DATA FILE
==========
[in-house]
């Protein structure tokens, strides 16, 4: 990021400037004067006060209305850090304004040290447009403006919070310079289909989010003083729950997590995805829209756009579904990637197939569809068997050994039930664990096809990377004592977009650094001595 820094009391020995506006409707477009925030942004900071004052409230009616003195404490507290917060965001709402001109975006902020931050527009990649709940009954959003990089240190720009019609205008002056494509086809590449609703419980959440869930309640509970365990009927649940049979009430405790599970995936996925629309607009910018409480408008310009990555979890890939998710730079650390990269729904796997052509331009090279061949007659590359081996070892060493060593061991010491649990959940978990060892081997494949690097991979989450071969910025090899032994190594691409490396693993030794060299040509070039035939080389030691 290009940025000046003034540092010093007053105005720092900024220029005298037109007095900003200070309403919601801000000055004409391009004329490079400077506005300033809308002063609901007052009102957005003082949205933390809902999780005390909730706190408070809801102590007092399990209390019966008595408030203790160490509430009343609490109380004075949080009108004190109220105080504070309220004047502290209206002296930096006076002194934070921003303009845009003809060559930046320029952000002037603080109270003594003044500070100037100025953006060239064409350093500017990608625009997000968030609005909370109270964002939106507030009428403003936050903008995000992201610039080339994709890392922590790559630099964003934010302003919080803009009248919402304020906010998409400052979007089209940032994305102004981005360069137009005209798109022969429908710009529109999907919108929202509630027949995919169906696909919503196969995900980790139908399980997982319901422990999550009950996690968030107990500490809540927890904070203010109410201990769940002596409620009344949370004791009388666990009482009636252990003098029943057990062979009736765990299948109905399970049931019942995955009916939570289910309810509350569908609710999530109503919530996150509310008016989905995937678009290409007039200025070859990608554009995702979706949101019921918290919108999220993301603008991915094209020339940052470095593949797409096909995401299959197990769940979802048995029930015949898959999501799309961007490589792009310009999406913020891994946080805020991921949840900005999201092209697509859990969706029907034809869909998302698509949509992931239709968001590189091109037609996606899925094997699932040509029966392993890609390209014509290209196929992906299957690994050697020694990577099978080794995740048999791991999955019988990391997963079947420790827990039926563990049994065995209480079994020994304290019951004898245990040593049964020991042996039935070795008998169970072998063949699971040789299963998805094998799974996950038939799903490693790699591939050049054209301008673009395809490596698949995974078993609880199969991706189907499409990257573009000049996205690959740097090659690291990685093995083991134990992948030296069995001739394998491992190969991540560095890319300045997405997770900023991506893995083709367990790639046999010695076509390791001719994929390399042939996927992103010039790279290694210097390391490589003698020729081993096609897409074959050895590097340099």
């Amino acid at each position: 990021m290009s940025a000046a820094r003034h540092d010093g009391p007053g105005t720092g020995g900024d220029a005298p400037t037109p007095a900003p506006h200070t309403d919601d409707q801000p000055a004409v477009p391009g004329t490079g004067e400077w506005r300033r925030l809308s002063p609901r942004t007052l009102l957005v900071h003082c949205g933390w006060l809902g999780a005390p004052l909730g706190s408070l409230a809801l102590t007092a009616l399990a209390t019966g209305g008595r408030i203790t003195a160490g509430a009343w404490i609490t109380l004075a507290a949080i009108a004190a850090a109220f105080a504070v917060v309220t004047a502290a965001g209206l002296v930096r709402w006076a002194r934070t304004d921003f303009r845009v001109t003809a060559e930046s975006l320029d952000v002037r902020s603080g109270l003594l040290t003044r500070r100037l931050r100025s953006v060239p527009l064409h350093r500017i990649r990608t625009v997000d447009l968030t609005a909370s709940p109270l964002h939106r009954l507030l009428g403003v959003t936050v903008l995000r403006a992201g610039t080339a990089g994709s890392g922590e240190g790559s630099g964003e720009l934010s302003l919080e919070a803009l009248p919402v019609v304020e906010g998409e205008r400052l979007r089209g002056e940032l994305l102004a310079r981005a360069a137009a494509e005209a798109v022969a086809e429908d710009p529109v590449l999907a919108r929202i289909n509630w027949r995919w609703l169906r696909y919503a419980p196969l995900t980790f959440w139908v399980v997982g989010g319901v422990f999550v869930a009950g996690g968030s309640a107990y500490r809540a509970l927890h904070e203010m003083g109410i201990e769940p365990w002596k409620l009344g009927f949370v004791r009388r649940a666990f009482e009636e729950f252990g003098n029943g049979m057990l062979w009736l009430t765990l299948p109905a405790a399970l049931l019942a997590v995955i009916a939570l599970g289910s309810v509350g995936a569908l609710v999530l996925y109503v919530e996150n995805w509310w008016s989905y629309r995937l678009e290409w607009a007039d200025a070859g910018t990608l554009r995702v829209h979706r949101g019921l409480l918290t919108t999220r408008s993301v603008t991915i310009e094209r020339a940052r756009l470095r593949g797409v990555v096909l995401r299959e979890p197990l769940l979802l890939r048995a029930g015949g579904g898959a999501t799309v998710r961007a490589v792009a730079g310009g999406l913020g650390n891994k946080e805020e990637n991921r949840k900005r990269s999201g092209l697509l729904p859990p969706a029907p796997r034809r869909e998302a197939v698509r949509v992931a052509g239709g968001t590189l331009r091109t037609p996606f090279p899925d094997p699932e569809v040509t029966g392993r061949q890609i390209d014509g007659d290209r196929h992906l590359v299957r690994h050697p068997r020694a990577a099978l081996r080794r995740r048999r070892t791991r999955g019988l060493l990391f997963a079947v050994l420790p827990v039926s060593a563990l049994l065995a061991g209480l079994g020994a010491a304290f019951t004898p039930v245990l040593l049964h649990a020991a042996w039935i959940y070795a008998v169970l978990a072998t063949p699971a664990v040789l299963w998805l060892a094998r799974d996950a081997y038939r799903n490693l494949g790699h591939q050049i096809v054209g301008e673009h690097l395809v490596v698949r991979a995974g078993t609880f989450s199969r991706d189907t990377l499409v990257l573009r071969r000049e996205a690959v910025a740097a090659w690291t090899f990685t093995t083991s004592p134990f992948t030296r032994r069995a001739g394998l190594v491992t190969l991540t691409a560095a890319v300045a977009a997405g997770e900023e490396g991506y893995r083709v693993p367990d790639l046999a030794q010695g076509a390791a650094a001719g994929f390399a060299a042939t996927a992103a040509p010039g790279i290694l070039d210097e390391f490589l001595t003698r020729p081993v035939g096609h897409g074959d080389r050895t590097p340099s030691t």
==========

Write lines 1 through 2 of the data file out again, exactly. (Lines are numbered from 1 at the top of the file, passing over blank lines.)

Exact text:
[in-house]
């Protein structure tokens, strides 16, 4: 990021400037004067006060209305850090304004040290447009403006919070310079289909989010003083729950997590995805829209756009579904990637197939569809068997050994039930664990096809990377004592977009650094001595 820094009391020995506006409707477009925030942004900071004052409230009616003195404490507290917060965001709402001109975006902020931050527009990649709940009954959003990089240190720009019609205008002056494509086809590449609703419980959440869930309640509970365990009927649940049979009430405790599970995936996925629309607009910018409480408008310009990555979890890939998710730079650390990269729904796997052509331009090279061949007659590359081996070892060493060593061991010491649990959940978990060892081997494949690097991979989450071969910025090899032994190594691409490396693993030794060299040509070039035939080389030691 290009940025000046003034540092010093007053105005720092900024220029005298037109007095900003200070309403919601801000000055004409391009004329490079400077506005300033809308002063609901007052009102957005003082949205933390809902999780005390909730706190408070809801102590007092399990209390019966008595408030203790160490509430009343609490109380004075949080009108004190109220105080504070309220004047502290209206002296930096006076002194934070921003303009845009003809060559930046320029952000002037603080109270003594003044500070100037100025953006060239064409350093500017990608625009997000968030609005909370109270964002939106507030009428403003936050903008995000992201610039080339994709890392922590790559630099964003934010302003919080803009009248919402304020906010998409400052979007089209940032994305102004981005360069137009005209798109022969429908710009529109999907919108929202509630027949995919169906696909919503196969995900980790139908399980997982319901422990999550009950996690968030107990500490809540927890904070203010109410201990769940002596409620009344949370004791009388666990009482009636252990003098029943057990062979009736765990299948109905399970049931019942995955009916939570289910309810509350569908609710999530109503919530996150509310008016989905995937678009290409007039200025070859990608554009995702979706949101019921918290919108999220993301603008991915094209020339940052470095593949797409096909995401299959197990769940979802048995029930015949898959999501799309961007490589792009310009999406913020891994946080805020991921949840900005999201092209697509859990969706029907034809869909998302698509949509992931239709968001590189091109037609996606899925094997699932040509029966392993890609390209014509290209196929992906299957690994050697020694990577099978080794995740048999791991999955019988990391997963079947420790827990039926563990049994065995209480079994020994304290019951004898245990040593049964020991042996039935070795008998169970072998063949699971040789299963998805094998799974996950038939799903490693790699591939050049054209301008673009395809490596698949995974078993609880199969991706189907499409990257573009000049996205690959740097090659690291990685093995083991134990992948030296069995001739394998491992190969991540560095890319300045997405997770900023991506893995083709367990790639046999010695076509390791001719994929390399042939996927992103010039790279290694210097390391490589003698020729081993096609897409074959050895590097340099």